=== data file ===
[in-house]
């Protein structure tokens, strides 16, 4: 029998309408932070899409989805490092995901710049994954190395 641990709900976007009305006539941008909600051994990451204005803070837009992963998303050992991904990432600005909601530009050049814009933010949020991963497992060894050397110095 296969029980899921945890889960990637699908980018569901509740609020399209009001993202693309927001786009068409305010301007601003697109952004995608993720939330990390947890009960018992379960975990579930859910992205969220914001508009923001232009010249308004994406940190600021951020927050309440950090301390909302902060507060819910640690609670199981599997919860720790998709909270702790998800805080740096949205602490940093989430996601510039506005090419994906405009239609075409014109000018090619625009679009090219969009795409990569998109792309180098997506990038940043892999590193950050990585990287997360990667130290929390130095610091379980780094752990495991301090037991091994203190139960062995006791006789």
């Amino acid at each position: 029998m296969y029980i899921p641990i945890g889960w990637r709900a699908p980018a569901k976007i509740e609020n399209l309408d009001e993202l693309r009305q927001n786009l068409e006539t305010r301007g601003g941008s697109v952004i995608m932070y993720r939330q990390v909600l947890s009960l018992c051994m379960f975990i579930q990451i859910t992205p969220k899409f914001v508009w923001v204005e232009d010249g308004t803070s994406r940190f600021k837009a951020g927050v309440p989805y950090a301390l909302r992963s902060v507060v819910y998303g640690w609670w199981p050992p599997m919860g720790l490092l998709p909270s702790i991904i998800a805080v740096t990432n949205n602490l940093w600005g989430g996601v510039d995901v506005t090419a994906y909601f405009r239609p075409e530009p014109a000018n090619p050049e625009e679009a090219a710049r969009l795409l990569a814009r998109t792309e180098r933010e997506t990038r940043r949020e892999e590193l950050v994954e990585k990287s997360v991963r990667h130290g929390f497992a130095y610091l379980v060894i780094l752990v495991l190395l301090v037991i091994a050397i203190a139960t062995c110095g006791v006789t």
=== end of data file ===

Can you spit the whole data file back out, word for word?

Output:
[in-house]
């Protein structure tokens, strides 16, 4: 029998309408932070899409989805490092995901710049994954190395 641990709900976007009305006539941008909600051994990451204005803070837009992963998303050992991904990432600005909601530009050049814009933010949020991963497992060894050397110095 296969029980899921945890889960990637699908980018569901509740609020399209009001993202693309927001786009068409305010301007601003697109952004995608993720939330990390947890009960018992379960975990579930859910992205969220914001508009923001232009010249308004994406940190600021951020927050309440950090301390909302902060507060819910640690609670199981599997919860720790998709909270702790998800805080740096949205602490940093989430996601510039506005090419994906405009239609075409014109000018090619625009679009090219969009795409990569998109792309180098997506990038940043892999590193950050990585990287997360990667130290929390130095610091379980780094752990495991301090037991091994203190139960062995006791006789």
């Amino acid at each position: 029998m296969y029980i899921p641990i945890g889960w990637r709900a699908p980018a569901k976007i509740e609020n399209l309408d009001e993202l693309r009305q927001n786009l068409e006539t305010r301007g601003g941008s697109v952004i995608m932070y993720r939330q990390v909600l947890s009960l018992c051994m379960f975990i579930q990451i859910t992205p969220k899409f914001v508009w923001v204005e232009d010249g308004t803070s994406r940190f600021k837009a951020g927050v309440p989805y950090a301390l909302r992963s902060v507060v819910y998303g640690w609670w199981p050992p599997m919860g720790l490092l998709p909270s702790i991904i998800a805080v740096t990432n949205n602490l940093w600005g989430g996601v510039d995901v506005t090419a994906y909601f405009r239609p075409e530009p014109a000018n090619p050049e625009e679009a090219a710049r969009l795409l990569a814009r998109t792309e180098r933010e997506t990038r940043r949020e892999e590193l950050v994954e990585k990287s997360v991963r990667h130290g929390f497992a130095y610091l379980v060894i780094l752990v495991l190395l301090v037991i091994a050397i203190a139960t062995c110095g006791v006789t």